When is a classroom fight just a fight, and when should it be considered battery and warrant criminal charges?
It's a question school administrators and prosecutors are having a tough time seeing eye-to-eye on.
Duval County Public Schools Superintendant Nikolai Vitti, state Rep. Mia Jones and state Sen. Audrey Gibson all sat down with State Attorney Angela Corey on Monday to address the issue.
Jacksonville's Civil Citation program tries to divert kids from going to jail by putting teenagers in teen court and offering alternatives. Local leaders asked Corey if this program is being used enough in Jacksonville.
Corey used a fight that occurred at Baldwin Middle Senior High School earlier this year as an example of when criminal charges are necessary for students in the classroom. But Jones and Gibson are pointing to other cases where the fights were nowhere near as violent, but still the students were charged criminally.
Local leaders say a diversion program rather than prosecution may have helped in these cases. They asked the state attorney to reconsider the way her office approaches juvenile civil citations, especially simple battery cases, which can end up on a teenager's criminal record for years.
Corey said the method of diverting teenagers is something her office has been practicing for years.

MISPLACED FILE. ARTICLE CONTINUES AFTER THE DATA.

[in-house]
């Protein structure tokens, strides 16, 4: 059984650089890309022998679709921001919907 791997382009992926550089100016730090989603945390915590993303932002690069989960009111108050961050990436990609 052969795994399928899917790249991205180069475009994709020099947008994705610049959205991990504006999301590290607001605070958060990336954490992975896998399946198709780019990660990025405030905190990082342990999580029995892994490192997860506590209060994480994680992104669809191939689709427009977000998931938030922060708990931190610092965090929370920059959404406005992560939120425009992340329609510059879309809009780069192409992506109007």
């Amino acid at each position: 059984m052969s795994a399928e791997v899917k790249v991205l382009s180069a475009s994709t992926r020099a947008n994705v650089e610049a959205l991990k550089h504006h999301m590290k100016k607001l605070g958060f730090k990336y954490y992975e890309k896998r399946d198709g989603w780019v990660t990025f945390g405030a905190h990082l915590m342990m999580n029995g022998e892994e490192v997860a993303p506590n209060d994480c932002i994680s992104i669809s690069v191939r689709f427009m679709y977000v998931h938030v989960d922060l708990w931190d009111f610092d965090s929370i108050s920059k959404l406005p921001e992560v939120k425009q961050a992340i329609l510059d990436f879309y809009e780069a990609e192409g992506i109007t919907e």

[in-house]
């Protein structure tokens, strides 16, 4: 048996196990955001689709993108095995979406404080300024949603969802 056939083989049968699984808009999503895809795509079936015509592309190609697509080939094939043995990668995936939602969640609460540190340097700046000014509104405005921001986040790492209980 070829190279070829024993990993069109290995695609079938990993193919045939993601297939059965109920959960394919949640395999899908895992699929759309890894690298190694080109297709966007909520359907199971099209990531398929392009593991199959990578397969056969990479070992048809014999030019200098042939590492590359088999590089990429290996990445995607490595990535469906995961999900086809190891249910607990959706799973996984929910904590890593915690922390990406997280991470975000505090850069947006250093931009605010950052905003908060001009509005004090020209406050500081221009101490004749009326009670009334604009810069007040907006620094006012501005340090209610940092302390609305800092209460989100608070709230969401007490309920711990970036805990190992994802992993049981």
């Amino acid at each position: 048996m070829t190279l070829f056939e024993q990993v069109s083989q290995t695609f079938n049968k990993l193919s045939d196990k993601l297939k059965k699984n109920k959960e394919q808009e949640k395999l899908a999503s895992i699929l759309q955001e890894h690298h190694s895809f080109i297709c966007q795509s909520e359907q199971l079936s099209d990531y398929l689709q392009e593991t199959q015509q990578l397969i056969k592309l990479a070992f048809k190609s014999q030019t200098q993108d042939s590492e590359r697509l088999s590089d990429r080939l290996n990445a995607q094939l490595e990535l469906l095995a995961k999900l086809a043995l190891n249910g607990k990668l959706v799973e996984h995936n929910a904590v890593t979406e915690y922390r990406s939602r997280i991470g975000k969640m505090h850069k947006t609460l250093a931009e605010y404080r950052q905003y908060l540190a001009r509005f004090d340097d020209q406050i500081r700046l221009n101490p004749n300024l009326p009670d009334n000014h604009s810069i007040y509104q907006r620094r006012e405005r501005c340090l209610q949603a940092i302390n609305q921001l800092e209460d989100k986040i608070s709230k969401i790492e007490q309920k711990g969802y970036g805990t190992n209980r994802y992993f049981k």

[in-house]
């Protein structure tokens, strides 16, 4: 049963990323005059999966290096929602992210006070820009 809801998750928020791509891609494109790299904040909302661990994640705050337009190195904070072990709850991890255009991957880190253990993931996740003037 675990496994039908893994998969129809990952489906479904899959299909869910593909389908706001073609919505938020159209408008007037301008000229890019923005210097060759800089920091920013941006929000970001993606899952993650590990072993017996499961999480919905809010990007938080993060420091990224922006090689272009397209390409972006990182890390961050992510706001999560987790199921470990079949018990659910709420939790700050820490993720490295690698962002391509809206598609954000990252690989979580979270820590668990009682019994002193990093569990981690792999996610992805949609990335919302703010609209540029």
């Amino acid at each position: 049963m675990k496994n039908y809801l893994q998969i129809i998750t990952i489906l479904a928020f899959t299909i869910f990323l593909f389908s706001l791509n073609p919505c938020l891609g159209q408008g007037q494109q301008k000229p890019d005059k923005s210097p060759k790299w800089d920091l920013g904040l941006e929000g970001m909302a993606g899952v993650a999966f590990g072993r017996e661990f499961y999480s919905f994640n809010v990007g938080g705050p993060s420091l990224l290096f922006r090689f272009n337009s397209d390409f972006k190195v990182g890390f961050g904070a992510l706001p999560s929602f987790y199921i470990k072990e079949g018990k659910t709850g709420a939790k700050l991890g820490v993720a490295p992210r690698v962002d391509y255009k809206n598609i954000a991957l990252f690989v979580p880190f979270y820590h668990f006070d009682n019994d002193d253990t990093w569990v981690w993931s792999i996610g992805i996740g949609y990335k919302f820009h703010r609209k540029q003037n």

"Well, we don't consider diversion a break from prosecution, we consider diversion an appropriate law enforcement prosecution tool to use when a child or even an adult commits a crime that we believe would be better served by putting them into some kind of services to see what they need," Corey said. "If they need mental health counseling, if they need to make restitution."
Vitti said the purpose of Monday's meeting was to understand Corey's position on the issue, especially after hearing from parents up in arms in the community. Vitti said he wants to make sure prosecutors look at the level of the fight and the extent of the fight before deciding whether or not criminal charges are really warranted.
The civil citation program is being embraced by local law enforcement. It began in May of last year, and so far more than 200 teenagers have been diverted to the program and back to the classroom rather than the criminal justice system.